RELEASE DATE: JANUARY 17, 2010
P. O. Box 6825
LUBBOCK, TX 79493-6825
Although it is only January, it is not too early to consider attending a family reunion later in the year. As early as the fall of 2009, plans had already been made for the thirty-third annual ANSLEY family gathering on April 23 - 25. Thomson, GA, will again be the setting for the 2010 meeting. For more details, write to Roger R. Spafford, 1257 Arlene Court SW, Lilburn, GA 30047-1403 or call him at 770-923-6182.
Early in a new year is also the time to think about attending genealogical conferences. Celebrating its 50th anniversary, the Virginia Genealogical Society (VGS) will hold its spring conference on April 16-17 at the Library of Virginia in Richmond, VA. The theme for 2010 will be "Burned Virginia Counties: Sifting for Gems in the Ashes." Featured speaker will be Victor S. "Vic" DUNN, who will present lectures on burned county research methodology, newspapers, church and Bible records, manuscripts, and business records. For several hours, experienced researchers will be available at the Library to answer questions and offer research strategies. For costs and more details about the program, go to the website at http://www.vgs.org or write to the society at 1900 Byrd Ave., Suite 104, Richmond, VA 23230-3033.
Now in its 99th year of publication, the Polish American Journal is a monthly newspaper "dedicated to the promotion and continuance of Polish American culture." In addition to carrying data about past and present aspects of Polish life in the United States, the serial often provides information about residents of Poland and Americans traveling or living in the ancestral country. Headquartered in Boston, New York, the periodical sometimes carries obituaries and material about the history of Polish surnames and genealogy. The publication is available in paper format and online. For more details, go to the website at www.polamjournal.com.
Most Americans are perhaps unaware that the Polish were among the first settlers in what is now the United States. Some Polish craftsmen immigrated to Jamestown in 1608. Betty J. Arnold Guziak tells their story in a two-part article, "Polish Pioneers at Jamestown, Virginia." It appeared in the Spring 2008 (Vol. 28, No. 1) and Summer 2008 (Vol. 28, No. 2) issues of the periodical, Polish Eaglet, the official journal of the Polish Genealogical Society of Michigan.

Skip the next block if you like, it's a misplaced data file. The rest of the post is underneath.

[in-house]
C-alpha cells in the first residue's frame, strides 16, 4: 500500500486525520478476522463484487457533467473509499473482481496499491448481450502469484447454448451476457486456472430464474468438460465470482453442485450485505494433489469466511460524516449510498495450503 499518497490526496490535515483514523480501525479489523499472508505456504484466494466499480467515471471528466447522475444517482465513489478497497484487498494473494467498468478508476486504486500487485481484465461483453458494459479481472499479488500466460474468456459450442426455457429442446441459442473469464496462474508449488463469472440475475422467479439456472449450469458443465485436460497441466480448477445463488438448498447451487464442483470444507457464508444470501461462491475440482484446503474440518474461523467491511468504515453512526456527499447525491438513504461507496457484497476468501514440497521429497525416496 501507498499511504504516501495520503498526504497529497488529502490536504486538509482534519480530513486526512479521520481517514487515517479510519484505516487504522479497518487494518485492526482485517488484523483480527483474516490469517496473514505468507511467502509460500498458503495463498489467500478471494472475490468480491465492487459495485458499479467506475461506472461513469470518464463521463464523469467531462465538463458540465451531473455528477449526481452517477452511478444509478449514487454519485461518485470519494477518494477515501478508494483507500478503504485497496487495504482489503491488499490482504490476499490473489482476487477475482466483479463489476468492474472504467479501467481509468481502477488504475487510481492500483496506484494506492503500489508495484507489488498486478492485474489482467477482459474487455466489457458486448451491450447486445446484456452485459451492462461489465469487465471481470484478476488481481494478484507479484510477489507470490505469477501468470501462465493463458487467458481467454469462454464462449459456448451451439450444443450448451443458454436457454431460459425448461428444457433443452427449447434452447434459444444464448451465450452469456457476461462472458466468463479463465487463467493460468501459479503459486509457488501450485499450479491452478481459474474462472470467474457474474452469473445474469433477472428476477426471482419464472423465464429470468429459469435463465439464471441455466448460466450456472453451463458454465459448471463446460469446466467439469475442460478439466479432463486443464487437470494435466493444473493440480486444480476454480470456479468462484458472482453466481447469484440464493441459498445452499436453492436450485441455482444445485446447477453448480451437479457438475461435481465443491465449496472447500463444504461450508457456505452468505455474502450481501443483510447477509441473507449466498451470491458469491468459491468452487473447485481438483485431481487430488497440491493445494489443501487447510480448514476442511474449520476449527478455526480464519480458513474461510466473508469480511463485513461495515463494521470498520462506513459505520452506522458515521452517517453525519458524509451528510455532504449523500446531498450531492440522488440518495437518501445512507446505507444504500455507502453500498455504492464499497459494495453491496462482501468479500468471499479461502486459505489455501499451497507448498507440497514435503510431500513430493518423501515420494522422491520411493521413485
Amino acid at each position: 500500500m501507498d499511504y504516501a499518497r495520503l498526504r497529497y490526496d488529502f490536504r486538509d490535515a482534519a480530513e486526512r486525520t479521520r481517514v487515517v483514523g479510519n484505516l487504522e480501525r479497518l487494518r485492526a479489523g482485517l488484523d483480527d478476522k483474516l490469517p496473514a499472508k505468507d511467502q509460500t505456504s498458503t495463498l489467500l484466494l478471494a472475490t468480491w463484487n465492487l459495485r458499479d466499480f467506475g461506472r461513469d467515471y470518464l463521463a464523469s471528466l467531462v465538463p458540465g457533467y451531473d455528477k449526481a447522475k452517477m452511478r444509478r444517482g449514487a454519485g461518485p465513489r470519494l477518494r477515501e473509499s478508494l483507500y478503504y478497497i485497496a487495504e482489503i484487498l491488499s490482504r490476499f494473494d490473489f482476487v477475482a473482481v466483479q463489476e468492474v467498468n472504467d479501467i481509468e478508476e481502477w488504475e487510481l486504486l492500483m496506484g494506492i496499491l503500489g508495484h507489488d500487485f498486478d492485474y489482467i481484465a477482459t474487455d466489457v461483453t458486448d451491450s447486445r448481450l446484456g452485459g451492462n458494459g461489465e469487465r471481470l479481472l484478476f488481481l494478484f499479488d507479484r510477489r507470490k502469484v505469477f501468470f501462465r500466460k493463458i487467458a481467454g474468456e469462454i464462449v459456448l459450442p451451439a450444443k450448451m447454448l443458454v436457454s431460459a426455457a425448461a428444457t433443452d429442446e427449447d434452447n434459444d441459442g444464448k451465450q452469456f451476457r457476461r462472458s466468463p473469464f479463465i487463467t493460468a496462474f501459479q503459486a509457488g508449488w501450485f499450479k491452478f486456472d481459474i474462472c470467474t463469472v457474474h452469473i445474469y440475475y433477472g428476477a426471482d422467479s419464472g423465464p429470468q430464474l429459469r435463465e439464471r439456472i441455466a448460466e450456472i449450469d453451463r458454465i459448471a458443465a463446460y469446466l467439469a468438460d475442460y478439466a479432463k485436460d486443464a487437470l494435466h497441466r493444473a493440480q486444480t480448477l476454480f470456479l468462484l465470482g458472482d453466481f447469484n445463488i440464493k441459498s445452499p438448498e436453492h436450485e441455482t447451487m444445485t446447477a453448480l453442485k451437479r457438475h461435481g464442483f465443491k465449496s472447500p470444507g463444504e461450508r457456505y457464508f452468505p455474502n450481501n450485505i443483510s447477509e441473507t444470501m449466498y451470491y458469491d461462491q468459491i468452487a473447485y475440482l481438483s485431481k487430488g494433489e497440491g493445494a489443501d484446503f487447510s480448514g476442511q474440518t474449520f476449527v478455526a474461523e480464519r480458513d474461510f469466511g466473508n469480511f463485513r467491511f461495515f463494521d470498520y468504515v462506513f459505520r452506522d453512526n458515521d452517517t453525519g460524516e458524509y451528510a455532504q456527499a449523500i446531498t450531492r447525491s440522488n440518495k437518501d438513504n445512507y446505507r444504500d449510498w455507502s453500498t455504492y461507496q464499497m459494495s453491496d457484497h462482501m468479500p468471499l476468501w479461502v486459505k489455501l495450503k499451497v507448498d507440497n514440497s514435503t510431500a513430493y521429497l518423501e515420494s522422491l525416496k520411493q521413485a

Because vital statistics information was not usually required by states until the early twentieth century, information about children who died young in earlier times is often hard to find. Sometimes, mention of their deaths may appear in newspapers. The items below serve as examples. (Surnames are capitalized for emphasis.)
Exeter News-Letter and Rockingham Probate Advertiser, Exeter, NH, 7 Aug 1832 (Vol. II, No. 14), p. 3, c. 4: "Accident--The Gardiner Standard says that a child of Mr. Daniel TIBBETS of that town, was killed last week while in the act of climbing over a rail fence. One of the logs rolled off and struck the child on the head with so much force as to cause its immediate death."
New York Journal of Commerce, New York, NY, 23 May 1833 (Vol. XII, No. 1763), p. 2, c. 2: "Death by Lightning--During the thunder storm on Tuesday afternoon, the lightning struck a building in Avenue D, where a school was kept by Mr. Abraham K. VAN VLECK. A child about eight years old, by the name of Robert HARMAN, whose father, a ship carpenter, resides in Sixth street, was killed by the shock. Although the room was full of children, none of the others received any injury."